We are living through an unprecedented time of two public health crises – COVID-19 and police brutality – one caused by a new coronavirus and the other by racism that has persisted for centuries. Both are disproportionately killing people of color. At the heart of the inequities and injustice laid bare by the two public health crises are the legacy of white supremacy and structural racism, as well as their pernicious effects on every aspect of our social, political, economic, healthcare, and education systems. This is an uncomfortable truth that at long last must be acknowledged and addressed.
As public health professionals, we know this is our lane and are called to action. We need to hear and learn from all voices and lived experiences if we are to be successful both in extending the benefits of a long and healthy life expectancy to all and in equitably preventing and controlling public health emergencies. A diverse and inclusive public health workforce is needed to meet the challenges of today and tomorrow. At the Yale School of Public Health, we must redouble our efforts to diversify our student body, faculty and staff. These have been long-standing, high-priority goals for the school. And while we have made progress, we must continue to try new ways of doing better and hold ourselves accountable.
We must also modernize our curriculum – in terms of both coursework and applied practice experiences – to train anti-racist public health professionals. It is no longer sufficient to just focus on developing technical skills in the core public health disciplines of biostatistics, environmental health, epidemiology, health policy and management, and social and behavioral sciences. It is no longer sufficient to simply document inequities in health outcomes among those with marginalized identities and from underserved communities. We must move toward an academic program that is more action and solution oriented.
At YSPH, we began to do this prior to the COVID-19 pandemic. Now in its third year, all entering MPH students are required to take a core course titled “Social Justice and Health Equity,” which moves beyond cataloging social determinants of health to addressing these issues head on. In addition, set to launch this fall are two new concentrations focused on U.S. Health Justice and Climate Change and Health. Both were co-created over the past year or two by committees that included faculty and students. Their timing could not be more prescient. Among the requirements for the U.S. Health Justice Concentration, students will take a new course on advocacy and activism, and then get hands-on experience by doing their summer internship or practicum with a local community partner organization whose work is focused on advancing health equity and social justice. The Climate Change and Health Concentration, which has environmental health and racial justice at its core, also has a strong practical component through its interdisciplinary practicum in climate justice, climate policy, law, and public health.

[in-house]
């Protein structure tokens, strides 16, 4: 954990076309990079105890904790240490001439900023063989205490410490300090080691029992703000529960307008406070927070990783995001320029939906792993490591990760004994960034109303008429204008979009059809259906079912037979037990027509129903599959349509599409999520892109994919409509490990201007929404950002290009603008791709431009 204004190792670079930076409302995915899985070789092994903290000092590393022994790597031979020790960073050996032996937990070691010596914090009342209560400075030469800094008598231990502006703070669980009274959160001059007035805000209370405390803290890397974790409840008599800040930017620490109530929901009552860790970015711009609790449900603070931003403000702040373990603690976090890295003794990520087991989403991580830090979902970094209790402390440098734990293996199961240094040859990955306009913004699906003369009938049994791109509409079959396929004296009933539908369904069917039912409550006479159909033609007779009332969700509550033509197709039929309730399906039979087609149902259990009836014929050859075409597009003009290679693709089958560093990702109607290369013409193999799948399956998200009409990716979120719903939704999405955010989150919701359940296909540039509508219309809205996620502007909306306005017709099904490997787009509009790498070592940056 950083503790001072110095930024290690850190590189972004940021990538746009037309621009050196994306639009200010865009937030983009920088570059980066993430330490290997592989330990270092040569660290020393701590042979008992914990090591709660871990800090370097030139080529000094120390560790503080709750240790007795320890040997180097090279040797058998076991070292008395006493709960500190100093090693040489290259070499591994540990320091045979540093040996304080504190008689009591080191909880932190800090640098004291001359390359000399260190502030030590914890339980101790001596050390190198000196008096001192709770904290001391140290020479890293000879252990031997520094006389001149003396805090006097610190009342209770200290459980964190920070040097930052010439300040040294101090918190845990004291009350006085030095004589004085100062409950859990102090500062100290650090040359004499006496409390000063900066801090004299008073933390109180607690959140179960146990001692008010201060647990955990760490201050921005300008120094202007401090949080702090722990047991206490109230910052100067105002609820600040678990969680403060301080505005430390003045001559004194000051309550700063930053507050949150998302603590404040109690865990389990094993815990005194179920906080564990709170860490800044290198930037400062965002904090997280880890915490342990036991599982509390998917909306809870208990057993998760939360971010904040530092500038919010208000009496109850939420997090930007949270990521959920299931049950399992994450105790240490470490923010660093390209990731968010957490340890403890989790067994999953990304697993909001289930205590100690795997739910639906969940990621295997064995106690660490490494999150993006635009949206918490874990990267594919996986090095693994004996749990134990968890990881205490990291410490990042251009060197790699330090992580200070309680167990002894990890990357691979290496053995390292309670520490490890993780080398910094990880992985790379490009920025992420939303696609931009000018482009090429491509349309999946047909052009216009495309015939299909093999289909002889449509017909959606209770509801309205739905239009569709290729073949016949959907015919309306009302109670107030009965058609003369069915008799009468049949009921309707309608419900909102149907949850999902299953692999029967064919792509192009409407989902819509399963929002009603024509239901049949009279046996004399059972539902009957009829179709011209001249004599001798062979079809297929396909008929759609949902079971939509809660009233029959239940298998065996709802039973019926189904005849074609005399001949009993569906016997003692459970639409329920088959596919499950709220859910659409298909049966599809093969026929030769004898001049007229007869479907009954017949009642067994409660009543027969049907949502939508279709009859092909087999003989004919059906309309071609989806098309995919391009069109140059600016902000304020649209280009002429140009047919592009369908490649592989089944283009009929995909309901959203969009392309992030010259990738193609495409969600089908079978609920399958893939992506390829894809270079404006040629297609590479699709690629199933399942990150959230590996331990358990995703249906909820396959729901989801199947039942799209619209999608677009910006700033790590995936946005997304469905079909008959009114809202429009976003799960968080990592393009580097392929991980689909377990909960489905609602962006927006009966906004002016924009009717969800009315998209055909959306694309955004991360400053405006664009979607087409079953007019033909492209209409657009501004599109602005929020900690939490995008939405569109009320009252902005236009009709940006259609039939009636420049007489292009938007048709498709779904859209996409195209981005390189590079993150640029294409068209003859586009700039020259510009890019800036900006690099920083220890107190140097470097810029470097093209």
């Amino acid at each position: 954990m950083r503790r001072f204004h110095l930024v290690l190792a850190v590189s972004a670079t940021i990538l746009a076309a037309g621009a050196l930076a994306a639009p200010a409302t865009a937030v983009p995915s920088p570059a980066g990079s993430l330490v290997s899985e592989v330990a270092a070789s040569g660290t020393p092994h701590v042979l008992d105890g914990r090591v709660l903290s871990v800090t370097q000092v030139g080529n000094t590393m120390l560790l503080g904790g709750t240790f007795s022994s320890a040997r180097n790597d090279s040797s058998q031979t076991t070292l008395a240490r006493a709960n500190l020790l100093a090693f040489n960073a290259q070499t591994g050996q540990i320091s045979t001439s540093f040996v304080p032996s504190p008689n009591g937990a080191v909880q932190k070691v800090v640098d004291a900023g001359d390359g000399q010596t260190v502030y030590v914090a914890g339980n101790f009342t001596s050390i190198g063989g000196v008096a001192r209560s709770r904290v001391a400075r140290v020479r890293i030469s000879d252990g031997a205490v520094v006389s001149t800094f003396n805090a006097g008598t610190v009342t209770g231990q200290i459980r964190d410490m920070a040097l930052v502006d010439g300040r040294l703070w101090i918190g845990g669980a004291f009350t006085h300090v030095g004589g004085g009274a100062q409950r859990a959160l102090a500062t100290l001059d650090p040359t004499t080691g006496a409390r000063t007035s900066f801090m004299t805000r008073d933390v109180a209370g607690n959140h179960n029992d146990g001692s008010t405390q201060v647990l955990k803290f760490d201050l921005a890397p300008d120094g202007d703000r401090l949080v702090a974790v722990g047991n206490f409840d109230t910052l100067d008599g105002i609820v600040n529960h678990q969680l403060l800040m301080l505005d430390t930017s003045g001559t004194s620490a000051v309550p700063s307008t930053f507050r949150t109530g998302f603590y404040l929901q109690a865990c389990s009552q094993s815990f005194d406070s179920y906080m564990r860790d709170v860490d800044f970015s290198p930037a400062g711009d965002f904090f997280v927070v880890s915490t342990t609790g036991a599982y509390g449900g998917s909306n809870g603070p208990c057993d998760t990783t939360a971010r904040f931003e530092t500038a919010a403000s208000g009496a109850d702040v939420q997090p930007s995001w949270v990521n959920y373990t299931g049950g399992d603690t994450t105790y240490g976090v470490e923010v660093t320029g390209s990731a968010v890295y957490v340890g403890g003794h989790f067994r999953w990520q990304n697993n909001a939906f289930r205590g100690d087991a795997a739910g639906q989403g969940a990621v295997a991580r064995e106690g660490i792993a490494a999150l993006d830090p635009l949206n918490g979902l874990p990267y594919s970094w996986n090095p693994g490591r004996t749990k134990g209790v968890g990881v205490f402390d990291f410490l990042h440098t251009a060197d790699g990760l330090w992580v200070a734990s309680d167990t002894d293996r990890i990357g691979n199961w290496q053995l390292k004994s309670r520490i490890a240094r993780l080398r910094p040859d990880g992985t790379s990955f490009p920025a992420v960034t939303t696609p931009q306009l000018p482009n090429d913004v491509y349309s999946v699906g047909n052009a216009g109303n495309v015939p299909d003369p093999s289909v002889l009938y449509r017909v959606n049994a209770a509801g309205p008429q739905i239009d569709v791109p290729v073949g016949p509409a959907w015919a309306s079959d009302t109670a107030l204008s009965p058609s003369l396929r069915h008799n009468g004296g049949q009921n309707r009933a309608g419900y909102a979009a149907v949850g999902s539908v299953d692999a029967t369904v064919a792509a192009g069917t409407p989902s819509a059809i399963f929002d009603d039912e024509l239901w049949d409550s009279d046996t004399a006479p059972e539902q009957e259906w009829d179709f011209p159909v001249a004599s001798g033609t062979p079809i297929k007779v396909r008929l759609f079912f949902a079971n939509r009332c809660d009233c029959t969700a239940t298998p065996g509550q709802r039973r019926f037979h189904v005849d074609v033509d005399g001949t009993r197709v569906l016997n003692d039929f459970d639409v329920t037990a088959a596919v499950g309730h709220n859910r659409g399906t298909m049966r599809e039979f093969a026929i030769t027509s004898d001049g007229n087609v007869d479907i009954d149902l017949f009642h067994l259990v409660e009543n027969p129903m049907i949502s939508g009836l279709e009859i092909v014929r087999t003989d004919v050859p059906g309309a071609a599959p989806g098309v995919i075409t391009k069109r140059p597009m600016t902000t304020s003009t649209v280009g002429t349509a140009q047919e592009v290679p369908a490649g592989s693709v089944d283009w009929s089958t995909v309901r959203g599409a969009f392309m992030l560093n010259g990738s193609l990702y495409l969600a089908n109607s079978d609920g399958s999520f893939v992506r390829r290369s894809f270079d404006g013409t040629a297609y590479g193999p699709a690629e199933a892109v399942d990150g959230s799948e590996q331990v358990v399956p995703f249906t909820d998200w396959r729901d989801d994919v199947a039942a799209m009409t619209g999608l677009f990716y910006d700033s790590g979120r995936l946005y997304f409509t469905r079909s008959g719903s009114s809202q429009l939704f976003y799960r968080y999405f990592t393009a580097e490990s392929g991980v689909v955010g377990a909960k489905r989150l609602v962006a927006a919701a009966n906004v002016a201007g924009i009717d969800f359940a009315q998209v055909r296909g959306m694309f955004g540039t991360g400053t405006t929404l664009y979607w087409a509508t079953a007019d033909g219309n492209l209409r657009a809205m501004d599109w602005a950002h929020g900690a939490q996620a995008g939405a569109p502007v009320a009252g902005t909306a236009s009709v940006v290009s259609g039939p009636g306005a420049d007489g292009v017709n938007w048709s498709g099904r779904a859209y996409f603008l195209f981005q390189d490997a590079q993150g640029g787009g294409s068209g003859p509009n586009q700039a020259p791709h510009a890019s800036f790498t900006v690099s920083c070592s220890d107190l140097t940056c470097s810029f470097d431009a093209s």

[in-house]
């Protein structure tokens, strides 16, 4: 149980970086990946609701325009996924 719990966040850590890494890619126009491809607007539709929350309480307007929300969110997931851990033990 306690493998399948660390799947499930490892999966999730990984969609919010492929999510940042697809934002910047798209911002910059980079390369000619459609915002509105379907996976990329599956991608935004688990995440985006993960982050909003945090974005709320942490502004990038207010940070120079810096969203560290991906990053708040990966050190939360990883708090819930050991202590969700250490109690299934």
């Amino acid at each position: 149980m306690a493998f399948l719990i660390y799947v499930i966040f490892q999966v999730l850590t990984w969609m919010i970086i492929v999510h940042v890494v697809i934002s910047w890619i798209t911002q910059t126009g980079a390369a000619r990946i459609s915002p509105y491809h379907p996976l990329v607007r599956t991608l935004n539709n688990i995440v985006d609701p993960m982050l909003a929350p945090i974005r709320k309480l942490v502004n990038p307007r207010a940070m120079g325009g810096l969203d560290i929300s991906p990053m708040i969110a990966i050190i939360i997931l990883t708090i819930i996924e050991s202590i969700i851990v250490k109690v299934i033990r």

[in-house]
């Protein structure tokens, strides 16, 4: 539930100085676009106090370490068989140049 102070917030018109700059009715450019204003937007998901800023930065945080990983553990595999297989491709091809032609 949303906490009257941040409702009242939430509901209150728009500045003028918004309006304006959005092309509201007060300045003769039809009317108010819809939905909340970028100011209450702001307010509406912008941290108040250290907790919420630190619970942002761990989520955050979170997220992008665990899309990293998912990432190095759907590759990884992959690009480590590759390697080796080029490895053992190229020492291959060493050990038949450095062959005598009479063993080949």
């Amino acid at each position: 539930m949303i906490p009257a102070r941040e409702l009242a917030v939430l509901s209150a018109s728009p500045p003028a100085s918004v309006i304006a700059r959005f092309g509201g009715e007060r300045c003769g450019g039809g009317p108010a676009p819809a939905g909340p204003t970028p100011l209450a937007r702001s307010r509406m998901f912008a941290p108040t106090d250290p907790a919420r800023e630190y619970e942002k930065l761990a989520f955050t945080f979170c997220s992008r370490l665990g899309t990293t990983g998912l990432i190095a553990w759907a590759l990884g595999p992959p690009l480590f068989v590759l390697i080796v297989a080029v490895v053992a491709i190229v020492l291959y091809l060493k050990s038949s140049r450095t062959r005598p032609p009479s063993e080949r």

In the midst of COVID-19 and the murder of Mr. George Floyd (and of countless other Black and Brown people before him) at the hands of police, public health has never been more consequential. YSPH is committed to breaking down the policies, procedures, and structures of institutionalized racism. Through our innovative teaching, community-engaged research, and equitable partnerships and service, we continually strive to advance health equity and justice for all.
Mayur M. Desai, M.P.H. ’94, Ph.D. ’97, is an associate professor and Associate Dean for Diversity, Equity, and Inclusion at the Yale School of Public Health.
This is part of a series of essays by Yale School of Public Health faculty, alumni and students on the issues of race and racism in the United States following the killing of George Floyd and the ensuing protests against police brutality throughout the United States. We remember, too, Ahmaud Arbery, Breonna Taylor, Rayshard Brooks and countless Americans who came before.
See other essays in this series and related material in the Public Health Crisis of Racism section on the YSPH website at https://publichealth.yale.edu/blm/